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Perens Rains on Novell's Parade

ScuttleMonkey posted more than 7 years ago | from the umbrella-sales-up-five-percent dept.

Patents 277

unum15 writes "This week is Novell's Brainshare conference. They are touting the Microsoft covenant not to sue as 'good for consumers'. However, Bruce Perens decided to take this opportunity to 'rain on Novell's parade'. Perens read a statement from RMS affirming the GPLv3 would not allow companies to enter deals like this and continue to offer GPLv3 software. Perens even goes as far as to suggest this move is an exit strategy by Novell. There are also audio and pictures of the event available."

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On Novell being obtuse (5, Interesting)

AKAImBatman (238306) | more than 7 years ago | (#18431949)

I have a feeling that he'll be commenting here soon, so "Hi Bruce!" :-)

What Novell did is not illegal but it is a matter of bad faith, Perens contended. The result could doom Novell to becoming a Microsoft subsidiary, he said, because Novell does not write its own software but gets it instead from those small independents.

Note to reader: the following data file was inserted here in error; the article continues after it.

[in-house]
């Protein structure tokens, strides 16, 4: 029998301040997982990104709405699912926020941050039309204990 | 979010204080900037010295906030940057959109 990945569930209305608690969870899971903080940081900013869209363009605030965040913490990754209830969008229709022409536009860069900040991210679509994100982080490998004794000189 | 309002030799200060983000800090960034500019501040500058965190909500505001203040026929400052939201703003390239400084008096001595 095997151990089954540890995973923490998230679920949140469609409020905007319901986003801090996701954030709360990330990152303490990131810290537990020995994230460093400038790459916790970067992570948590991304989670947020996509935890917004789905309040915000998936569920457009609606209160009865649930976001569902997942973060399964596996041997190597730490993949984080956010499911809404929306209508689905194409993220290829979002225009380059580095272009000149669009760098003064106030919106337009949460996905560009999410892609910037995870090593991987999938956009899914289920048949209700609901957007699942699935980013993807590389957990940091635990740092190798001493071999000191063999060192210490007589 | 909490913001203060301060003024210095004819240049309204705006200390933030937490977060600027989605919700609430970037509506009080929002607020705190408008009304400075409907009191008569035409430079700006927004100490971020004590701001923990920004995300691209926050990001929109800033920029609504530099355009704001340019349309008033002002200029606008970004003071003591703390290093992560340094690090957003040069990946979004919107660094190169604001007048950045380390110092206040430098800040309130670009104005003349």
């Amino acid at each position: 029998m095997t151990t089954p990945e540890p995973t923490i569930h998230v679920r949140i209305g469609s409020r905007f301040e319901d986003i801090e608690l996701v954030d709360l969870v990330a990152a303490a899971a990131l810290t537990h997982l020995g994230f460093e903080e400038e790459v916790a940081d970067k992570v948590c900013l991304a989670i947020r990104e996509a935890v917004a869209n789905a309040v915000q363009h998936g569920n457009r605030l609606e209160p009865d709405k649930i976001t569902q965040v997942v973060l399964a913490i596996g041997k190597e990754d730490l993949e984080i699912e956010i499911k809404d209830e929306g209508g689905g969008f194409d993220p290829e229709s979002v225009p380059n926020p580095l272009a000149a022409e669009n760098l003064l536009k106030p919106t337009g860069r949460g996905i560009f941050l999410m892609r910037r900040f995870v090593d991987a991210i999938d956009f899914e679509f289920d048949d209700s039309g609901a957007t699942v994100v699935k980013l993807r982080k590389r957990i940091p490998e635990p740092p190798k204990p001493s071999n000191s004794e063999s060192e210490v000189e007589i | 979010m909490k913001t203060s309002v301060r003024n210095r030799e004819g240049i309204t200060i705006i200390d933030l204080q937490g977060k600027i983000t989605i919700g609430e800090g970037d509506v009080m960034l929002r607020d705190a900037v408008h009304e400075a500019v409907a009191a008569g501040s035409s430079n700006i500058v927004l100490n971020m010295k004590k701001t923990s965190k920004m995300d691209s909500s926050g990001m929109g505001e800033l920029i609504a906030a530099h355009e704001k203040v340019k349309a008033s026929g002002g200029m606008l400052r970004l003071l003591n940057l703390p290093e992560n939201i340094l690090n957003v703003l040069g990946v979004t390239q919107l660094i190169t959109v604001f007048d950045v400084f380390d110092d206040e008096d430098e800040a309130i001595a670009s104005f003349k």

Hovsepian scoffed at that scenario. "Them [Microsoft] buying us? I think that's deep in the conspiracy theory bucket."

Is it just me, or did Hovsepian intentionally misunderstand that statement? Feel free to correct me if I'm wrong, but I read your statement to mean that Novell would effectively become a subsidiary to Microsoft without actually being bought out. Much in the same way that Microsoft "Partners" tend to exist only so long as it amuses Microsoft. When Microsoft grows tired of them, they do something that completely undermines the trust and business model of those partners. (See: PlaysForSure, OS/2, Sybase, Spyglass, Citrix, etc.)

It amazes me that companies still fall for that trick, but there you go. Embrace, Extend, Extinguish. Bye Novell, it was nice knowing you. :-/

Re:On Novell being obtuse (5, Insightful)

CRiMSON (3495) | more than 7 years ago | (#18432095)

What amazes me is the fact that this will be the second time Microsoft will have done it to Novell. You'd have thought they would of learned something.

Re:On Novell being obtuse (4, Interesting)

theshowmecanuck (703852) | more than 7 years ago | (#18432257)